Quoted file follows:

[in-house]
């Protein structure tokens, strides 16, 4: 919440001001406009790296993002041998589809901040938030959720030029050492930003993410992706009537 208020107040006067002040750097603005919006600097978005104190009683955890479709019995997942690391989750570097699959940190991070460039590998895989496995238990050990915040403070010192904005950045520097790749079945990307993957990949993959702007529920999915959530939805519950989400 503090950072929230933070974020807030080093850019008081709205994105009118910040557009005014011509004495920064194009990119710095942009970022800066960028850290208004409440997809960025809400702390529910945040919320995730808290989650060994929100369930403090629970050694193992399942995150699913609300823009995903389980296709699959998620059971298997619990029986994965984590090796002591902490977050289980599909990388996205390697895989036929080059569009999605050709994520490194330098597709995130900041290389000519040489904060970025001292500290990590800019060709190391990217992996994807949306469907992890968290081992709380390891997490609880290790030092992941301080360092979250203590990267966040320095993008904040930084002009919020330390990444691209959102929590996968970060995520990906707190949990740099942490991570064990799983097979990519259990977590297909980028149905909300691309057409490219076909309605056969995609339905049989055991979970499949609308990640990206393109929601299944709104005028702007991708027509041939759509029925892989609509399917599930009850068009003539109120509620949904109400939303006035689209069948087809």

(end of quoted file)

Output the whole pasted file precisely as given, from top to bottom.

[in-house]
């Protein structure tokens, strides 16, 4: 919440001001406009790296993002041998589809901040938030959720030029050492930003993410992706009537 208020107040006067002040750097603005919006600097978005104190009683955890479709019995997942690391989750570097699959940190991070460039590998895989496995238990050990915040403070010192904005950045520097790749079945990307993957990949993959702007529920999915959530939805519950989400 503090950072929230933070974020807030080093850019008081709205994105009118910040557009005014011509004495920064194009990119710095942009970022800066960028850290208004409440997809960025809400702390529910945040919320995730808290989650060994929100369930403090629970050694193992399942995150699913609300823009995903389980296709699959998620059971298997619990029986994965984590090796002591902490977050289980599909990388996205390697895989036929080059569009999605050709994520490194330098597709995130900041290389000519040489904060970025001292500290990590800019060709190391990217992996994807949306469907992890968290081992709380390891997490609880290790030092992941301080360092979250203590990267966040320095993008904040930084002009919020330390990444691209959102929590996968970060995520990906707190949990740099942490991570064990799983097979990519259990977590297909980028149905909300691309057409490219076909309605056969995609339905049989055991979970499949609308990640990206393109929601299944709104005028702007991708027509041939759509029925892989609509399917599930009850068009003539109120509620949904109400939303006035689209069948087809």